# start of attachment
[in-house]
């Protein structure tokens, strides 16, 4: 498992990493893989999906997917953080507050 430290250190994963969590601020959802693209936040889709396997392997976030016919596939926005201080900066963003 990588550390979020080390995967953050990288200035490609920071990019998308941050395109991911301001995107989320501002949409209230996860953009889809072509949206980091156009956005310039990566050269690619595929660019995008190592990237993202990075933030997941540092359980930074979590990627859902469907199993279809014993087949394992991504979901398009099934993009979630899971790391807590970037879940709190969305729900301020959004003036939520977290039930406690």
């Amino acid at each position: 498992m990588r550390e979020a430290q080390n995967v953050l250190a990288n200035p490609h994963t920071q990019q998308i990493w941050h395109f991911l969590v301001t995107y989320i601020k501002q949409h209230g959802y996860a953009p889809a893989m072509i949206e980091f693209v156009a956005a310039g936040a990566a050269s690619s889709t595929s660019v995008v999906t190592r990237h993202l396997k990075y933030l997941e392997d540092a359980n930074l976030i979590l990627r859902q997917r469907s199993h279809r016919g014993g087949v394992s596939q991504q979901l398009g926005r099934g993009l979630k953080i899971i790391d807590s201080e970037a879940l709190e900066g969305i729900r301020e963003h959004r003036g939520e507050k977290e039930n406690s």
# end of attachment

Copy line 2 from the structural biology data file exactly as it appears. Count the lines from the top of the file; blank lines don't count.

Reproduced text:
């Protein structure tokens, strides 16, 4: 498992990493893989999906997917953080507050 430290250190994963969590601020959802693209936040889709396997392997976030016919596939926005201080900066963003 990588550390979020080390995967953050990288200035490609920071990019998308941050395109991911301001995107989320501002949409209230996860953009889809072509949206980091156009956005310039990566050269690619595929660019995008190592990237993202990075933030997941540092359980930074979590990627859902469907199993279809014993087949394992991504979901398009099934993009979630899971790391807590970037879940709190969305729900301020959004003036939520977290039930406690």